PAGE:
BEHIND THE BULLDOG DRIVE BLOCK
years ago I had the chance to hear Steve Loney, the Iowa State
offensive coordinator and O-Line coach. Since that time
I have taken Coach Loney's 4 phases of the drive block plus
my own beliefs and created an o-line Philosophy. If you
have ever had the chance to hear or see Coach Loney's
beliefs on the drive block progression this will be nothing
new to you.
opinion all blocks derive from the basic drive block.
It is essential that this technique is taught first and given
the proper amount of quality instructional time. When
I teach the drive block I use the two hand punch technique.
This is not the only way to teach this block. It is
up to you as the coach to decide which technique is right
for your lineman.
the notes That I put together for a mini-clinic with our staff.
I. The Drive Block
A. This block is used at the point
of attack when you have the option of taking the defender in
B. The block should be taught in 4 phases.
A. Approach- Begins when you leave the huddle and
ends when contact is made.
1. Alignment- this is your own personal preference
2. Stance- this is your
own personal preference
3. Starts- first step ties second step wins, important
to get the second step out of the box and planted
before the defensive lineman does: if both the offensive and
defensive player are taking
the same first step, it is then important to get the second
step in the ground quickly
to gain the inside leverage. The first step should be
a quick 6 to 8 inch power step just outside
the defenders base. The next step needs to be knee to
crotch. Aiming points are very
important in training the young lineman and should not be
B. Contact Phase- Begins at after the first step
is made and continues to the whistle is blown.
1. Fit-Form Up- aiming points: screws of the helmet
at the middle of the play side # grab
cloth at pits
2. 1 step contact- done after the form up while still
in the fit position (see drill sheet)
3. Form a Triangle- screws of the helmet and hands should
form a triangle
C. Follow Through- Continues
from contact and ends when the whistle has blown
1. 3rd step phase get down hill movement continue to
the whistle blows 4th step, 5th, 6th, etc.....
2. Defender disengages accelerate feet climb and go
for the pancake
3. 100% drill sustaining and straining. Live drill with
shields, players block for 15 to 20 yards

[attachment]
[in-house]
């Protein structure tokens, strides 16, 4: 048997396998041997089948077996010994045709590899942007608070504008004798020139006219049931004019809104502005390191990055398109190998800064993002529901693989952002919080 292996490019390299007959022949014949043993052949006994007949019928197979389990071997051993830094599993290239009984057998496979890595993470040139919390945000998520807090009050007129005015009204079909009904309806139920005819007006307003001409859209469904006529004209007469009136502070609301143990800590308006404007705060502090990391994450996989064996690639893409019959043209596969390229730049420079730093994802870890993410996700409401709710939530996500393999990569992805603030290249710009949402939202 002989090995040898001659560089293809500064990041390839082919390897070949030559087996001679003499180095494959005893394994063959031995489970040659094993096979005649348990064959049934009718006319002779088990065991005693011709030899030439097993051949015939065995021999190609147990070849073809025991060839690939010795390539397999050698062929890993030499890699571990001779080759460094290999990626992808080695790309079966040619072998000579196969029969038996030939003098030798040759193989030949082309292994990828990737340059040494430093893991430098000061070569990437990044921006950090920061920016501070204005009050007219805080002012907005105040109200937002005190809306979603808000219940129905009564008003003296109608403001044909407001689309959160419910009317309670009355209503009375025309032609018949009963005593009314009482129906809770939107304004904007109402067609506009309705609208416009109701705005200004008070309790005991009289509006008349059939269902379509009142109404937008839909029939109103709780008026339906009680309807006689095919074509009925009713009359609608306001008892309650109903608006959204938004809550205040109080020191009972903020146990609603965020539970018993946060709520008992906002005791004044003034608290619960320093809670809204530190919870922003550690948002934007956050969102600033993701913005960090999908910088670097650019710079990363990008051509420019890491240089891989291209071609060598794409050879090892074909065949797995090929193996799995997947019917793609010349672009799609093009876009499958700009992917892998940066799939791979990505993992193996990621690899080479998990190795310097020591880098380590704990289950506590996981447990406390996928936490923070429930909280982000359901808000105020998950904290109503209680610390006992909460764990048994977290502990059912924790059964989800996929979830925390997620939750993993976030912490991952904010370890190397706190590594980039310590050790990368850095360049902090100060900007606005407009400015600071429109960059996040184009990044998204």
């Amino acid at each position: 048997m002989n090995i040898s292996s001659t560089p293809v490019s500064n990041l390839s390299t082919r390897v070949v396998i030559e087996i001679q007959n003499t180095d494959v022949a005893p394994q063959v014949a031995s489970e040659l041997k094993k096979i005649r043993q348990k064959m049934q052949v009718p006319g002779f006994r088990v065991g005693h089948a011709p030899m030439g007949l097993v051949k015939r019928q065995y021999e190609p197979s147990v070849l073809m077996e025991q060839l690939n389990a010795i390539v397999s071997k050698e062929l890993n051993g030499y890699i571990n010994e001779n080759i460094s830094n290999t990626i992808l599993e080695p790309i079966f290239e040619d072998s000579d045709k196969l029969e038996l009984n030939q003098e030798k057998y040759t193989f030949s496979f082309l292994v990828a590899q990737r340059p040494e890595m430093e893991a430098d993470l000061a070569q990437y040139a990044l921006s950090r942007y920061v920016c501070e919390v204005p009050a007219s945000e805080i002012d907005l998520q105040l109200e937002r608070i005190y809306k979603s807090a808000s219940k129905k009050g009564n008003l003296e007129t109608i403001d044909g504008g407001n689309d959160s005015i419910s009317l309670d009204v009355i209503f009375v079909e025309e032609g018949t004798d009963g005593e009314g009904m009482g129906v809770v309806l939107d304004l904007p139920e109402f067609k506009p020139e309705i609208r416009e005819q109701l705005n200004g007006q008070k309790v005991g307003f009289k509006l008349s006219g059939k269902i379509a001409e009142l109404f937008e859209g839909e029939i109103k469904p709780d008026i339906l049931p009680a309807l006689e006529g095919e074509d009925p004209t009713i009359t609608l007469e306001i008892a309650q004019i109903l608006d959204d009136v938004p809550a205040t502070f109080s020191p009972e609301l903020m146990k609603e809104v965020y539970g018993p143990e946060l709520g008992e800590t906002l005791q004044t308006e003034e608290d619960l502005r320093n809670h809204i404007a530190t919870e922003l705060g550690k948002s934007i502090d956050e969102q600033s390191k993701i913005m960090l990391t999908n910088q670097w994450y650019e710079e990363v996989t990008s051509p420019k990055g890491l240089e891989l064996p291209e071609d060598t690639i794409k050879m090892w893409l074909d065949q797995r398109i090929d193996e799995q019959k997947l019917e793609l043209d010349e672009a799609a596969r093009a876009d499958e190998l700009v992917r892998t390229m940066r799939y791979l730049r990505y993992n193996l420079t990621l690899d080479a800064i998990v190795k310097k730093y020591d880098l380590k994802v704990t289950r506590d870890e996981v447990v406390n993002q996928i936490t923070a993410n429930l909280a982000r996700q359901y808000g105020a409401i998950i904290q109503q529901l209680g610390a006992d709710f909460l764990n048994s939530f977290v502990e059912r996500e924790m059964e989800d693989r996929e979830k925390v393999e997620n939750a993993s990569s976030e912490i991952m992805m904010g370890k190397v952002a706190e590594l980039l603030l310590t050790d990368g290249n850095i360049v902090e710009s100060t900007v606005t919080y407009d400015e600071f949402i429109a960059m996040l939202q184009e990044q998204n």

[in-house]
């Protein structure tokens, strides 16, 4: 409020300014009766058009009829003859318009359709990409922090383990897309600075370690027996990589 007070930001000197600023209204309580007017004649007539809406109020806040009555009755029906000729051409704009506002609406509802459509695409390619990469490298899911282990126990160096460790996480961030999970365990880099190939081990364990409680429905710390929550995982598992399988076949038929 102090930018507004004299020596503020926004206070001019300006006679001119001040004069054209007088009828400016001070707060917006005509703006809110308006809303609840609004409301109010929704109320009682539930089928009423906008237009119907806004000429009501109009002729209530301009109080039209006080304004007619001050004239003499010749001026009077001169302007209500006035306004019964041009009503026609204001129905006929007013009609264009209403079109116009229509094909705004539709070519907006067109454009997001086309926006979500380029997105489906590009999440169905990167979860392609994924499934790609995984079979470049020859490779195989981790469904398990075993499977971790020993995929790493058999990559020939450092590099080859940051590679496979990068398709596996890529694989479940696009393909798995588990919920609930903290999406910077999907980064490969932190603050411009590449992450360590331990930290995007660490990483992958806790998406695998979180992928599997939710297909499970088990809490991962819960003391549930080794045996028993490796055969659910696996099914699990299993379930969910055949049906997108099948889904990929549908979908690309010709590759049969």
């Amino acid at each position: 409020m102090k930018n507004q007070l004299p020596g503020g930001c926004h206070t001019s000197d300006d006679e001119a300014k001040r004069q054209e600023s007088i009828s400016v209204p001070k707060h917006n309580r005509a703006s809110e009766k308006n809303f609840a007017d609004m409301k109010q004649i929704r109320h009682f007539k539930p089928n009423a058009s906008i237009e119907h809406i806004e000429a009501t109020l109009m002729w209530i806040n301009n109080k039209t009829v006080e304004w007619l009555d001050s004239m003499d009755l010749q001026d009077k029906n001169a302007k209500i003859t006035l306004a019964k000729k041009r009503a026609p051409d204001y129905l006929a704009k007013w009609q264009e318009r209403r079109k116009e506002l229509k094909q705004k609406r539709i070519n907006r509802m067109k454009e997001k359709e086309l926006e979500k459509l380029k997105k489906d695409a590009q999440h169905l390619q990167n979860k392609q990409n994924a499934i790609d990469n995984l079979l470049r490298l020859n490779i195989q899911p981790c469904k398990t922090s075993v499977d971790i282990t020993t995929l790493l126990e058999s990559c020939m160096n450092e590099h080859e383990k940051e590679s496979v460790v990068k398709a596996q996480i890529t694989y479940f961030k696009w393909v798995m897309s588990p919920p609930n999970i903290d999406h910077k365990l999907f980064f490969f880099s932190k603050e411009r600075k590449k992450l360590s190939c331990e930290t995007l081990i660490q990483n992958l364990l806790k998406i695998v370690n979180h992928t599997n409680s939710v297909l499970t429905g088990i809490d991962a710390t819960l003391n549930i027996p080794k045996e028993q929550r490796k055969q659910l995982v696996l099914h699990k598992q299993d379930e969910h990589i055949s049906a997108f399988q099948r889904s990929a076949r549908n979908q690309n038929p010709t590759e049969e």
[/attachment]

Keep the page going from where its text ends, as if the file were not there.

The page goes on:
I sometimes like to surprise my players
and will do this in pre practice
D. Attitude Phase
1. Teaching Attitude
a. Directly- Telling the player the outcome of his assignment
if done correctly.
b. Indirectly- Your actions or reactions to certain
situations(Steve Loney, Iowa Sate)
c. Player selection- select players to that can
the job done!
d. Remember: Try to be the coach on your staff that allways
has something positive to say a bout a
General O-Line Blocks
A. Combination Block
1. Technique (bulldog run
B. Down Block
1. Technique (bulldog
a. aiming point is near hip of defender
b. step with the near foot towards the defender
c. drive feet until whistle blows
C. Double Team Block.
1. Cover lineman
2. stand defender up (bulldog run page)
D. Trap Block
1. Short quick step slightly parallel with the LOS.
Whip elbow around to help turn body.
2. Short trap make contact v of the neck slide head
to backside to prevent the roll off
A. Scramble Block / Cut block
a. scramble place helmet and shoulders
outside play side knee don't drop head
b. cut block place helmet inside play side knee punch
hand outside knee
c. Keep feet moving grab grass keep pressure and bear
B. Lunge Block (goal line)
1. same technique as the drive block but lower harder
C. Arch Release (T.E.)
1. T.E. block used to block a loose playing lb or safety
2. Step with play side foot to the side line and continue
flat with eyes on the target
3. Maintain a outside relationship.
D. Reach Block
a. fist step almost flat outside the defender's base
b. second step inside the defenders play side leg
c. aiming point is # on play side sleeve
d. accelerate your feet-flat back
e. overtake the defender with your hips